CO Master Gardener Evelyn weaves twine between wooden stakes to support the plant. Called the “Flordia Weave” this type of staking allows plants to be planted closer together (24” apart) and provides good air circulation for healthy plants. The Heirloom plant is almost twice the size of the Hybrid. To be continued….. we will measure the produce and yield of each plant and perform a blind taste test at a future (which we hope is soon!!) date.

Demonstration E   Three Sisters

Did you know that corn, beans, and squash are called the “Three Sisters”? A number of Native American tribes interplanted this trio because they thrive together, much like three inseparable sisters.  We will plant Three Sisters according to Native American methods.  Here’s how to plant your own Three Sisters Garden and learn more about the symbiotic relationship:

There are several legends surrounding the Three Sisters. Here is the Cherokee Tribe version:


Three Sisters planting.  The pole beans are being shaded by our vigorous corn.  64 day hard squash planted 7/25/23.

Demonstration F When to Plant Tomatoes

A traditional planting time for garden transplants is Mother’s Day.  In 1914 President Woodrow Wilson signed a bill designating Mother’s Day as the second Sunday in May.  Mother’s Day can occur as early as May 8 and as late as May 14th.  The nearest climate station to Cheyenne-Arapaho Park is the Cherry Creek Dam at a altitude of 5646’ projecting frost dates from October 2nd  – May 12th for 2023, marking a growing season of 142 days.  Estimates are based on historical climate data with the probability of frost occurring at 30%.  Frost dates have considerable variations and occur when the air temperature reaches 32°, and may also occur when air temperatures are above freezing and exposure factors such as a clear night sky, micro climates, topography, and weather events may occur.  Further information can be obtained  from NOAA’s National Centers for Environmental Information.   The following temperature ranges can impact garden plants:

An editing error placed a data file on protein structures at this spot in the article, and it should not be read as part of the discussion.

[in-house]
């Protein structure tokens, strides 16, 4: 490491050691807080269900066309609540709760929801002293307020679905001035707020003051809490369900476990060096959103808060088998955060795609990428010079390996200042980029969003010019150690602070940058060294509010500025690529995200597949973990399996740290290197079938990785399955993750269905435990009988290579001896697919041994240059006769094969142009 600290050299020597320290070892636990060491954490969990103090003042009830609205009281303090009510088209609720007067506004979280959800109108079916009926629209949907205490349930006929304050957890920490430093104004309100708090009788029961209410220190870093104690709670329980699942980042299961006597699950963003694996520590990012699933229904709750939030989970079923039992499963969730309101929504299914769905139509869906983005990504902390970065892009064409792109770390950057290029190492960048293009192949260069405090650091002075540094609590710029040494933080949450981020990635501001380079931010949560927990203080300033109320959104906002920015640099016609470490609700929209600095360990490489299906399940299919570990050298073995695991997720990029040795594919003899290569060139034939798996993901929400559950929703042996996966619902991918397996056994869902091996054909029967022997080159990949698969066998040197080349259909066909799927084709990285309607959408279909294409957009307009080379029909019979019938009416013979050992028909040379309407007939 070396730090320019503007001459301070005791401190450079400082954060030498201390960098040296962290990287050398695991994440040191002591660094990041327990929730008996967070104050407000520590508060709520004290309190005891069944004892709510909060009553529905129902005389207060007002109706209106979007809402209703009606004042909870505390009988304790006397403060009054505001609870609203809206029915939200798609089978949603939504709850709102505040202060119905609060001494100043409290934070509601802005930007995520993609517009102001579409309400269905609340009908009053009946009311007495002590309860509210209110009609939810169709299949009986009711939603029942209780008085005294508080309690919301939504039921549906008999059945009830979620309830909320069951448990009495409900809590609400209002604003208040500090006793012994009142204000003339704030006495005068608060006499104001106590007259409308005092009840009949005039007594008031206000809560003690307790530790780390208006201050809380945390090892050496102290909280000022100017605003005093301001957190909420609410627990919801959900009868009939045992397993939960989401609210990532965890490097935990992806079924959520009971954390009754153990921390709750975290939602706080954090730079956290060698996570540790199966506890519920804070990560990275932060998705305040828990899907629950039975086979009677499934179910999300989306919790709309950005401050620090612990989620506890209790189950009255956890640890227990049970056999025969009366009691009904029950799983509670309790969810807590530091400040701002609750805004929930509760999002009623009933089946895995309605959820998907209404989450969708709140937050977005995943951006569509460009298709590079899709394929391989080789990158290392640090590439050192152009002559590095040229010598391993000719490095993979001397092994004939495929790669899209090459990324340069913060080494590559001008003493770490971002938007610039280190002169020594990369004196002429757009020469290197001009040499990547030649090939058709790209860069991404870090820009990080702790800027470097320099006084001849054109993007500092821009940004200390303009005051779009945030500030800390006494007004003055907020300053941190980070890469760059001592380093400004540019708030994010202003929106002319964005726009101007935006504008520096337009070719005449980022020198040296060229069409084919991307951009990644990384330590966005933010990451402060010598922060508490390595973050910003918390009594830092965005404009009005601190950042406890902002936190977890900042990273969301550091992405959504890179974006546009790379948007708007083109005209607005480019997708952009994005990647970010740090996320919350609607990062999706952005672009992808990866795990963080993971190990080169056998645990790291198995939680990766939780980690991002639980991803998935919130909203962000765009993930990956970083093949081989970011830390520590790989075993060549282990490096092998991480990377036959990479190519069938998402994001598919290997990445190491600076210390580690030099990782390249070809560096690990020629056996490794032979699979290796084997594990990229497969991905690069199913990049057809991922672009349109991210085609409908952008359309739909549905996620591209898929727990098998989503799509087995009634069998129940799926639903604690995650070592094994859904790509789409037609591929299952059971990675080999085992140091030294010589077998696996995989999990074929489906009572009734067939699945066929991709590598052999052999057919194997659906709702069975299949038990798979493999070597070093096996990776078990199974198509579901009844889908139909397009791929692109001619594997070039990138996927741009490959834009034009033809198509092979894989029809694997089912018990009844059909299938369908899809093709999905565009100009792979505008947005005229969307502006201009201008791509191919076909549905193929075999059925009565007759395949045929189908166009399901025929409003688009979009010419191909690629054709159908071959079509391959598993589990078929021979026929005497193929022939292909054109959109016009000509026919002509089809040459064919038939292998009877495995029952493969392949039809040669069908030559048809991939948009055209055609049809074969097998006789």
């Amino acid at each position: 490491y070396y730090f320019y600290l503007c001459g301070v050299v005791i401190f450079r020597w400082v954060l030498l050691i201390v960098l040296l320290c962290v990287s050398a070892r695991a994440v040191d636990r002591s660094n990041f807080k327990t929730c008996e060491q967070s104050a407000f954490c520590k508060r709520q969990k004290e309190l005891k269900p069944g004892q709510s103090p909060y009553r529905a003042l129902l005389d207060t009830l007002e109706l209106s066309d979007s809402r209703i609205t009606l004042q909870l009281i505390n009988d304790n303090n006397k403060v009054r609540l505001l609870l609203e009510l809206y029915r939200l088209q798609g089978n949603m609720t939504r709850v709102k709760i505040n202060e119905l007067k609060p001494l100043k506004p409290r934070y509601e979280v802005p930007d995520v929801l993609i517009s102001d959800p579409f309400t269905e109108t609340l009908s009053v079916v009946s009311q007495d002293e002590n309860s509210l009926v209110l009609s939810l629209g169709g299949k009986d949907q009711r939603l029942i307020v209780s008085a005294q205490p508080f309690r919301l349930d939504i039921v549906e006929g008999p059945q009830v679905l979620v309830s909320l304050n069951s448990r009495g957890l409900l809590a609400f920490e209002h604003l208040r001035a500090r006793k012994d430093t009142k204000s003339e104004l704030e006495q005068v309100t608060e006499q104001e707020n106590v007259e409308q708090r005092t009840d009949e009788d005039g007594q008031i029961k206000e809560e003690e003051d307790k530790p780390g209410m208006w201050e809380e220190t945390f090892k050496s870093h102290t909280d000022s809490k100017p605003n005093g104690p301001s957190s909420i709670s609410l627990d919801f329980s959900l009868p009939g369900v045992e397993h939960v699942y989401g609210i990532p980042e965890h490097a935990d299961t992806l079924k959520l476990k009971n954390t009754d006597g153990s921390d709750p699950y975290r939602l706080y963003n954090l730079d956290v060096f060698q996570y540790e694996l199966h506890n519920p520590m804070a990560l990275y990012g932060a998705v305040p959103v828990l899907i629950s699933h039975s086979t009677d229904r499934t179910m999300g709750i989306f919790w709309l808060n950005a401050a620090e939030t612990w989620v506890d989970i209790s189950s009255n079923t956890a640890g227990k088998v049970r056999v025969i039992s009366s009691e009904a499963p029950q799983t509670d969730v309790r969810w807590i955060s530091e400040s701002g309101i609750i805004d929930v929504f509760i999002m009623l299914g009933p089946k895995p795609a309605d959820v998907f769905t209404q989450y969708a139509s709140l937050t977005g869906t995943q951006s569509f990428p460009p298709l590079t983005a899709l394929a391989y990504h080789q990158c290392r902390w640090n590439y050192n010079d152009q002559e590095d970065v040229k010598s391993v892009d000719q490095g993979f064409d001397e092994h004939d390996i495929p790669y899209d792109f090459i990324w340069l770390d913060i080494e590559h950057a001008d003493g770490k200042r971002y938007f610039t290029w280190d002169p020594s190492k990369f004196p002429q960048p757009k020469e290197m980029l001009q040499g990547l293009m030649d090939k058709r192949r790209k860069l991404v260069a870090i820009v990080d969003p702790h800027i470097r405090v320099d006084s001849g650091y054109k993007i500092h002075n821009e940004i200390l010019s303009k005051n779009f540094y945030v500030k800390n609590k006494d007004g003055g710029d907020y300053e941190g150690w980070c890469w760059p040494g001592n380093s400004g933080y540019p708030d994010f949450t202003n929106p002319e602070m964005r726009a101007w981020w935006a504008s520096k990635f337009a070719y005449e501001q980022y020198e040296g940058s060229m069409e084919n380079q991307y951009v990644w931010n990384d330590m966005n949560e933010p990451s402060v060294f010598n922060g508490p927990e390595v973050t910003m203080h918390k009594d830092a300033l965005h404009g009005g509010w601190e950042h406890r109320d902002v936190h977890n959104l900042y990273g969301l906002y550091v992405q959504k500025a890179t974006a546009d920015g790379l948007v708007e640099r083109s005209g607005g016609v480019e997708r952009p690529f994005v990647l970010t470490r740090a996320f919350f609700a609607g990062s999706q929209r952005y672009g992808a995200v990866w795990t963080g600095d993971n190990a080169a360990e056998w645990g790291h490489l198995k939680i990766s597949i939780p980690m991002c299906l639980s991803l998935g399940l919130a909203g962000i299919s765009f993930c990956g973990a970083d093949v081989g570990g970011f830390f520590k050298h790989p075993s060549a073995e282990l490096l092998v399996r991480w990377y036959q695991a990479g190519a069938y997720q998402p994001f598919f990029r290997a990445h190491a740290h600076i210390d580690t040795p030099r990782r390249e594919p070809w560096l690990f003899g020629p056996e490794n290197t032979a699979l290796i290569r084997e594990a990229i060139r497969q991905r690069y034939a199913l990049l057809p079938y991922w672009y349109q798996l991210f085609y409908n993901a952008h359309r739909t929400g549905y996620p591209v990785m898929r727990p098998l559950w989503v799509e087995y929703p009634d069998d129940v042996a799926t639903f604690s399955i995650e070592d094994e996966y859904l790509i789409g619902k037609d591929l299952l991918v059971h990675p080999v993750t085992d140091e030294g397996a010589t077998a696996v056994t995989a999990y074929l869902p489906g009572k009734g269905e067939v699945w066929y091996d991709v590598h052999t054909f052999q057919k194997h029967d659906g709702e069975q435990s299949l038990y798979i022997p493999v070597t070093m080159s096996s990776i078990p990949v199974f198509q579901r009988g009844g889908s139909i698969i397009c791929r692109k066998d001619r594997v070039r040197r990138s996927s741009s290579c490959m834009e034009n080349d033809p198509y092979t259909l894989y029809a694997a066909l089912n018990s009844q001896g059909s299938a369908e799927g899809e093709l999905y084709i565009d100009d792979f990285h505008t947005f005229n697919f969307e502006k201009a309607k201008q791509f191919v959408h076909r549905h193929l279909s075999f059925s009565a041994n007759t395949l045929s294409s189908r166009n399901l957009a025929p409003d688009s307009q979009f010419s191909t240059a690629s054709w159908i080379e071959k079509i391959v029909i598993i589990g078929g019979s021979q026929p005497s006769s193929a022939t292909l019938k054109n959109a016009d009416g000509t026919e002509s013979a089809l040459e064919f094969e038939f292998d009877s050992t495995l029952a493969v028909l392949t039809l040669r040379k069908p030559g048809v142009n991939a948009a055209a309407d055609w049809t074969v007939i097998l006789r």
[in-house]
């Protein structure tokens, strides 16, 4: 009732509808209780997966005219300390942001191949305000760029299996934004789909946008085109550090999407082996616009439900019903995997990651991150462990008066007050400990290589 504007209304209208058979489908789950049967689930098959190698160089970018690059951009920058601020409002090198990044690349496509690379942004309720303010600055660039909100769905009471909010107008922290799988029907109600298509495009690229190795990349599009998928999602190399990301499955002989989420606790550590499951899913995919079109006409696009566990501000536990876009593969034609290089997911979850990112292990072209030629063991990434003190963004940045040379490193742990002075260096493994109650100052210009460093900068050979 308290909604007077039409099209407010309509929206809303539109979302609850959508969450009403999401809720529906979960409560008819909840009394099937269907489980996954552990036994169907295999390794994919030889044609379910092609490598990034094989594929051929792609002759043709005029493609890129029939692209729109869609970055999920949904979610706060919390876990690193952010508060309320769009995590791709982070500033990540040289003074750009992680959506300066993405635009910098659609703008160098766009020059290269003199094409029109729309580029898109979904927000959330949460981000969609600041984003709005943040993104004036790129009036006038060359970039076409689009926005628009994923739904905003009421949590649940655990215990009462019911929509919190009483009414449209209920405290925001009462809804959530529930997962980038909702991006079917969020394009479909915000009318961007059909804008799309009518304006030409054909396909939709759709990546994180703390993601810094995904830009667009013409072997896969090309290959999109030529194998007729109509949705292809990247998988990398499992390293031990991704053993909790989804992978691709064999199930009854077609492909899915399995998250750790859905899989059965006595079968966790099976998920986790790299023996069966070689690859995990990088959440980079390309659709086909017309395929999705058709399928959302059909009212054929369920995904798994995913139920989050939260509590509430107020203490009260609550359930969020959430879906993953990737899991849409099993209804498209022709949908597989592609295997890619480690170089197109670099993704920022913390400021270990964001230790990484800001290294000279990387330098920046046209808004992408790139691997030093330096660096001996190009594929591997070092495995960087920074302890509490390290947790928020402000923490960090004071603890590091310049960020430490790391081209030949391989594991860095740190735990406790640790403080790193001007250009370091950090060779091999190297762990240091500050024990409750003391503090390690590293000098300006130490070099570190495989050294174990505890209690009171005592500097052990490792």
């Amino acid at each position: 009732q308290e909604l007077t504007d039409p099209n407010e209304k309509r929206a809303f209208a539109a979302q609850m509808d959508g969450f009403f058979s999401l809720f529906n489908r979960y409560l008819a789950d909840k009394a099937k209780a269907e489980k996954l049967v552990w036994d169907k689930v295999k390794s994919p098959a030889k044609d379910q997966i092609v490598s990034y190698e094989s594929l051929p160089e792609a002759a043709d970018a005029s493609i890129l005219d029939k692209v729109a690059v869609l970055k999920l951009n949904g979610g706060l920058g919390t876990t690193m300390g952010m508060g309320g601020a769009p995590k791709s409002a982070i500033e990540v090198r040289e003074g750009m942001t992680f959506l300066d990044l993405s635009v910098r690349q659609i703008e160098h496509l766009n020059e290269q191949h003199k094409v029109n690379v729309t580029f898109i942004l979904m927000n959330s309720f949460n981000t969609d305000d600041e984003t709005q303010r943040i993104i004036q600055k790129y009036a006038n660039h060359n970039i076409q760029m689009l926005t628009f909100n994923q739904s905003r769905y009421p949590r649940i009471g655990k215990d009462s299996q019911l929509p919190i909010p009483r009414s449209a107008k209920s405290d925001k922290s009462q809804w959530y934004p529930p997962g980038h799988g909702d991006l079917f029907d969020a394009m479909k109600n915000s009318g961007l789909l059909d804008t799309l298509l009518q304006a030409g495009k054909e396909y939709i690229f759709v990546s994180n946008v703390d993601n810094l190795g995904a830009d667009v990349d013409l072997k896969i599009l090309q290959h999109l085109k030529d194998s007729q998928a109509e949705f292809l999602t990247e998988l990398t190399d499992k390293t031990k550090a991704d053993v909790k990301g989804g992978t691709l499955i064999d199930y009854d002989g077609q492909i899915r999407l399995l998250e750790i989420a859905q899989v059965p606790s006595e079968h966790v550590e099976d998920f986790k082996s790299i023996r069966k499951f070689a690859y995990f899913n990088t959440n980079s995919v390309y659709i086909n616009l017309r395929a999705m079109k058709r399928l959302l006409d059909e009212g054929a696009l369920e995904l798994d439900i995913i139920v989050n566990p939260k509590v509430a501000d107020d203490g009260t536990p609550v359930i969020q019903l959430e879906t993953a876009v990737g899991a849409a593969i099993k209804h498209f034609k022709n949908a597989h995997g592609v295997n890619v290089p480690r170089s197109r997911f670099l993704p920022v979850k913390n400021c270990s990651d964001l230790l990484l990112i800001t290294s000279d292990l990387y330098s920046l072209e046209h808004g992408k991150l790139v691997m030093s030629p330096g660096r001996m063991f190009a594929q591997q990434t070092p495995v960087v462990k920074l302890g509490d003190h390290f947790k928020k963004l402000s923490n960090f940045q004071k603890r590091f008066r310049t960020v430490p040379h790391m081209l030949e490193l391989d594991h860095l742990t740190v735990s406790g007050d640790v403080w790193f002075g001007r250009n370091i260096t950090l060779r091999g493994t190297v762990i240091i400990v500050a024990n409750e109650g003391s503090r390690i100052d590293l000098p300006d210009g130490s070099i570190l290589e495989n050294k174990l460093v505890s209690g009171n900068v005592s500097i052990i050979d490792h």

Light freeze                    29° – 32°                          tender plants killed
              Moderate freeze          25° – 28°                          widely destructive
              Severe freeze                 24° or colder                  heavy damage

A frost is not the only consideration as soil temperatures also impact garden plants.  To learn more:

Demonstration F will plant the same variety of tomato on Mother’s Day and a second planting of the tomato variety after three consecutive days of night temperatures reaching 55° or more.  This generally occurs in late May or early June.  This strategy is upon recommendation of researched data from CSU  Cool temperatures can stunt the plant’s growth and reduce the yield.  We will compare the plant’s growth and track the production and yield of each tomato plant.

Seeds sown April 7, 2023 and April 21, 2023


The Mother’s Day planting goes through its first known hailstorm 5/30/23.  The comparison planting was also planted on 5/30/23. 

Similar to  ‘Where’s Waldo’ taken on 5/30/23, this pic is taken on 6/9/23 post another hailstorm. There are no leaves; however, the stem can photosynthesize and continue to produce food for the plant.  Fertilized with NPK of 5-5-5.

Our companion tomato planted on May 30, 2023, post hail storm.  This picture is taken on June 20, 2023.

Recovery for both Mother’s Day and comparison planting on 7/18/23.  The 5/30 comparison planting growth is almost double of the recovered 5/16 planting.  But kudos to our ‘Little Waldo’ for coming back strong!!

On August 8, 2023, the Mother’s Day and comparison tomato plants are almost equal in size.  The comparison planting is slightly taller and fuller than the Mother’s Day planting.  The comparison planting is slightly greener.  But, kudo’s to ‘Little Waldo’ for doing a fine job catching up.

Moral to the story?  We can surmise that the root system of the Mother’s Day planting continued to be hardy and allowed ‘Little Waldo’ to hang in there.  Will it’s yield be impacted?

We aren’t quite done yet.  Now we will compare the production and yield from each plant.  To be continued……